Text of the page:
“We’re The Antithesis To Social Media”: Tough Mudder Founder

“We’re The Antithesis To Social Media”: Tough Mudder Founder

Will Dean, founder and CEO of Tough Mudder, believes one of the chief reasons his mud-soaked endurance events have gone global is people want more from their friendships than a tweet or Facebook post.

Dean is in Australia to promote his new and improved obstacle courses and says we’re now Tough Mudder’s third biggest market in terms of population (some 200,000 Aussies have done one) and, interestingly, we also have the highest uptake of female participants anywhere on the planet.


He’s loathed to call the events – which sees participants clamber up, over and through all manner of obstacles – a fitness craze. Rather he says it’s a group based event you do with your friends and “not a fitness business per se”.

He told B&T one of the prime reasons for its success – some two million people globally have done a Tough Mudder since 2012 – was that people increasingly wanted more from their friendships than the cursory and depthless experience social media was coughing-up.

“We live in such a digitally connected age, we spend a lot of time connecting with our friends via social media and less time having meaningful interactions where we live in the moment,” he said. “Tough Mudder is this experience that’s pretty raw, it forces you to leave your gadgets, your phone behind, and it forces you to disconnect, and ultimately I think it’s legitimately good fun.”

The business is now reported to be worth $US70 million and stages events in the UK, Germany, US, Canada, Australia and New Zealand; while Mexico will be the latest addition in 2015.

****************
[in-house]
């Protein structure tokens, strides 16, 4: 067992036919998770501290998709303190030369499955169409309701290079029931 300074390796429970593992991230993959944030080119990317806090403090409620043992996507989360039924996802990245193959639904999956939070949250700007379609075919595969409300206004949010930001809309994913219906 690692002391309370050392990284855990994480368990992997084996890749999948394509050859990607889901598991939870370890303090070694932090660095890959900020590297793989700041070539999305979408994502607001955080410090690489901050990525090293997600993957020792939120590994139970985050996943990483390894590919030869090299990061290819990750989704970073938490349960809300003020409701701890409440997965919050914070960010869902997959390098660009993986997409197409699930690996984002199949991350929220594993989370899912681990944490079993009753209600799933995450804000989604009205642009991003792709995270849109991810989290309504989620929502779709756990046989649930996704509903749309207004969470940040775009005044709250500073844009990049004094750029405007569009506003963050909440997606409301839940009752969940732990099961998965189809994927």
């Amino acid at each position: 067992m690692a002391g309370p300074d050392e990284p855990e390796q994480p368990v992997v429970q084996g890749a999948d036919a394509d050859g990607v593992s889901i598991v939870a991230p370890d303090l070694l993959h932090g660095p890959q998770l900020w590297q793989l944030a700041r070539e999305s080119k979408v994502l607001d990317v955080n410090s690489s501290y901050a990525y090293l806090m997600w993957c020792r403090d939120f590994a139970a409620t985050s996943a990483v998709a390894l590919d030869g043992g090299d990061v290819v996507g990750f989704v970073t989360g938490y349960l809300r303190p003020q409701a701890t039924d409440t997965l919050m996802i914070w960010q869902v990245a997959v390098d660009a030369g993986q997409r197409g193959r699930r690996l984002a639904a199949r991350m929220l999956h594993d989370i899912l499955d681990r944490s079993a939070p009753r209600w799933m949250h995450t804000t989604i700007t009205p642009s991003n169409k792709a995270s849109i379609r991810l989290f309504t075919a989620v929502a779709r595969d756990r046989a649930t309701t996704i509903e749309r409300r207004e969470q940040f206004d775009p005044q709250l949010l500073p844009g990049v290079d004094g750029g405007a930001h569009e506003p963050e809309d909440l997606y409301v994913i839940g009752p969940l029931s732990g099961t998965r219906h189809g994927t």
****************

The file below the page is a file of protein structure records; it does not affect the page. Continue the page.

Dean – a native Briton – came up with the concept as part of a competition while studying at Harvard Business School. He now runs the business out of New York and employs 150 people. He has been named in Crain’s annual 40 Under 40 list and was included on Fortune’s 40 Under 40.

Nor is he worried about a growing list of newcomers trying to replicate his hugely profitable and mud-soaked formula.

“Yes, there’s no great barrier to entry but if you take the (Hawaiian) Iron man competition it’s the original, it’s the real thing and people still pay to do it,” Dean said. “I think equally we’ve got the brand, we put on great events and people want to do it. People will always pay a premium for a brand, and for sure anybody can put up some walls in a muddy field… But we’re doing some pretty complicated obstacles, we’ve got synthetic tear gas, we’ve got 10,000 volt electric shocks; these are complicated things to do and it’s probably harder than a lot of people imagine.”

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